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Why Don’t Geese Leave Reston? Wildlife Management Specialist Explains

by RestonNow.com — January 26, 2017 at 1:30 pm 6 Comments

This article was submitted to Reston Now by Dave Ryan of the Osher Lifelong Learning Institute.

No matter how much some readers may yell at certain pesky geese to stop blocking Reston roadways and pooping on its sidewalks, some of these wildlife neighbors never seem to get the message that they should fly away or migrate to more natural areas.

Why is this? Katherine Edwards knows.

In a Jan. 18 presentation to the Osher Lifelong Learning Institute at Reston Community Center Lake Anne, Fairfax County Wildlife Management Specialist Dr. Katherine Edwards explained that there are two distinct populations of Canada geese that inhabit Fairfax County — migratory and resident. Present-day resident geese originated from captured migratory ones that decades ago had their flight feathers clipped, and were then largely used as live hunting decoys.

Even when these captive birds were released or escaped and no longer had their flight inhibited, they did not resume their ancestral migratory patterns. The reason: For a goose to migrate, it must be taught the flight path by its parents or flock.

Successive generations of geese never learned to migrate. Over time, the birds and their descendants, while able to fly, lost the instinct and need to migrate — so they’re blissfully happy taking up permanent residence right here in Reston.

According to Edwards, communities like Reston provide an abundance of ideal nesting and foraging habitat for geese in the form of lawns, sports fields, golf courses, parks and ponds. With relatively few predators around, goose populations are safe to expand in suburban areas. However, this increase in goose numbers often leads to conflicts with humans in terms of overgrazed lawns, accumulated droppings, molted feathers and roadway hazards.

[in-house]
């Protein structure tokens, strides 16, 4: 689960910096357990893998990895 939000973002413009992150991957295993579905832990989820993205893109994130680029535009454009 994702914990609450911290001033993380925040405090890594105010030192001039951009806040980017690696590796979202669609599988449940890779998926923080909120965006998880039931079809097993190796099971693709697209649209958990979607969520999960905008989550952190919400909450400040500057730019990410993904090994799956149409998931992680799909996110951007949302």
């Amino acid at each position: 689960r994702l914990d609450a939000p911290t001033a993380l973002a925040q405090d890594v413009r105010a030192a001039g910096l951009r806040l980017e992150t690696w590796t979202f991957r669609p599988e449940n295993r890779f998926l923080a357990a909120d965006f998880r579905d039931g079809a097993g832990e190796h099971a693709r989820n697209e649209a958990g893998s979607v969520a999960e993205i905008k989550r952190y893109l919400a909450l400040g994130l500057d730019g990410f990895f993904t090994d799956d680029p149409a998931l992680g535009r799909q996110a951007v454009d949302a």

Edwards added that the county uses a variety of methods to manage resident geese, including habitat modification and egg oiling to reduce flock growth.

For more information about wildlife in Fairfax County, visit the Fairfax County website. For more information about how the Osher Lifelong Learning Institute (OLLI) at George Mason University provides educational, social and cultural opportunities to citizens of Northern Virginia, visit its website.

Photos courtesy David Ryan/OLLI

  • TheRealODB

    More interesting and informative than anything Ken Plum has ever posted.

    • Greg

      Agreed!

    • TO

      You can’t just say it’s informative – have to get your dig in about someone else. And why should Ken Plum be a wildlife expert any more than you are?

      • The Constitutionalist

        Ken Plum and expert, in the same sentence. Never thought I’d see the day….

      • Frank Rojas

        Thank you!

  • 30yearsinreston

    The geese would make a fine dinner for the homeless
    I’d volunteer to shoot them

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